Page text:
If you are in ministry, you most likely have a strong desire to serve others. But where does it end? When have you served enough? Where are the limits?
It’s popular to talk about having healthy boundaries, but how do we know where to set them in ministry? Since we have a Savior who died to fulfill his mission, how do we emulate him while still maintaining our mental and emotional stability? I’ve had a bad track record with this, and lately I’ve been slowly untangling the reason why.
When I came to Christ, I was not leaving a decadent lifestyle. Even though I wasn’t raised going to church, I had a strong moral compass and stuck to that pretty consistently. So when I became a Christian—which I did because I wanted to know God, not because I felt a lot of guilt for sin—I wasn’t sure what to do when I learned I was sinner.
Others I knew were able to see measurable results in their behavior when they trusted Christ. For example, I had a promiscuous friend who radically changed her sex life, and a man I knew kicked a drug habit. But I didn’t have that kind of behavior to overcome, so I simply focused on overcoming my propensity to be selfish. The trouble with that it’s difficult to determine when we’ve conquered selfishness. When it comes to selfishness, we’re never able to say, “Well, I’ve conquered that. Let’s go to the next thing.”
The second thing that caused me problems in ministry was my family heritage of never giving up. I’m sure my ancestors were hardy souls that had to survive the tough life of a prairie homesteader, but what am I to do with that since survival is pretty easy in my 21st-century life? I inherited their do or die attitude that makes me dig into ministry as if my children will starve if I don’t.
There are different paths to becoming a Christian workaholic, but it’s a problem however you get there. To combat this unhealthy pattern, I invite you to mull over these three questions that I’ve been thinking about:
What does it mean to live a life devoted to others?
I entered ministry because I wanted to live for others instead of myself. I wanted to make a difference. I was a campus minister, so I was tied to a student schedule, which meant I worked pretty much from noon until late at night. Since I’m a morning person, I found this schedule extremely difficult. I can remember walking back to campus after dinner and praying, “God, please help me not to be so selfish. I do not want to do this! I just want to stay home and unwind.” Somehow, I would find the courage to face that evening victoriously, but then I’d go through the same thing the next night.
After two years, I realized I was in the wrong ministry for my personality type. I was living in exhaustion because I was not acknowledging the way God made me. It finally occurred to me that he would rather use me in a way that wouldn’t burn me out within a few years. Therefore, I switched to a ministry better suited to how I operate. The reason it took me so long to realize that, however, was because I was convinced I just needed to overcome my selfishness. Unfortunately, I didn’t grapple with that when I switched schedules, so the problem persisted—just in new ways like taking on too much.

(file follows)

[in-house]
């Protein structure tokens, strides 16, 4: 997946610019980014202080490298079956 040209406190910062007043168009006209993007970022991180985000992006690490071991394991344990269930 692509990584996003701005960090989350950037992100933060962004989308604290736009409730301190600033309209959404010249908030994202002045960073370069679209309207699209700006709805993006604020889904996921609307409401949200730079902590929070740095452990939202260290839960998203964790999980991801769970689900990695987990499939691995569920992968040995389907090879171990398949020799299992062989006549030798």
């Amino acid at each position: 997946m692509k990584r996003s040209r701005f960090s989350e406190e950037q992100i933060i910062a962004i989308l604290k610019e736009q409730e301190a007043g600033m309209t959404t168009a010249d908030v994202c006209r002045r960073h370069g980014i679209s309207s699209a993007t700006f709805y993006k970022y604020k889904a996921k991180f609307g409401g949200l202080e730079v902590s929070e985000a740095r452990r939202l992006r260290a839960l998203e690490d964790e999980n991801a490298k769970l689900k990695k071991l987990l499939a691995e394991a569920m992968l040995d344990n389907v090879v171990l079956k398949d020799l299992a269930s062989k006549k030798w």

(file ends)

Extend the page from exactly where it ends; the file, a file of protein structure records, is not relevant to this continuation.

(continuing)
When the goal is laying aside selfishness, where is the end?
There lay the problem. I didn’t yet realize I would never be able to overcome my selfishness. When would I be selfless enough? When I collapsed? When there was nothing left of me? When all the problems I knew of were met? It was impossible!
Unfortunately, I went on for years in this mode. I just kept going like a maniac without stopping to ponder these questions as I should have. But once I started thinking about it, the absurdness of my suppositions became clear: I will never be able to overcome being a selfish human being, and I will never be able to do enough for others. Once I accepted that, I could find some sanity in my life.
I also discovered another thing. The word selfless does not appear in the Bible, at least not in any version I use. So, not only is it impossible, it’s unbiblical. Why do you suppose that is? Perhaps if we were commanded to be selfless, we would go bonkers on that and not be at all who God made us to be—which is exactly what I did. Even though I’d been saved by grace, I refused to live by grace. I put myself under the law as millions of Christians before me have done. Somehow, we feel we must prove that we aren’t really sinners after all.
When does service become a way to validate ourselves rather than help others?
This kind of reflection helped me see I was stuck in the old system of legalism. I would never have admitted that. I hate rules! They make me feel trapped. Yet, I’d made one cardinal rule that dominated my every waking thought and deed—that I had to become completely selfless in order to be a good Christian. Somewhere along the line it wasn’t even about helping others, but about validating my worth in God’s eyes. I had to prove I was the most worthy and obedient of his servants. But you know what? I’m not, and I never will be. That’s the whole point of the gospel. I am not worthy, and I’m certainly not obedient if I do something different from what God is asking me to do.
Lately, I’ve been aware that what God wants of me is a lot less service and a lot more pondering. He wants me to slow down enough to realize what it really means that I’m a sinner saved by grace. He wants my attention so I can spend my time doing what he made me to do, not whatever I think is going to make me so valuable to him that he can’t do without me. Most of all, he’s showing me that he’s the Savior, who especially wants to save me from myself.
JoHannah Reardon loves her church and ministry, but always wants to model what it means to more faithfully follow Christ. Find her family devotional, Proverbs for Kids, and her many novels at www.johannahreardon.com. Look for her upcoming book No More Fear, which will be out in the fall of 2016.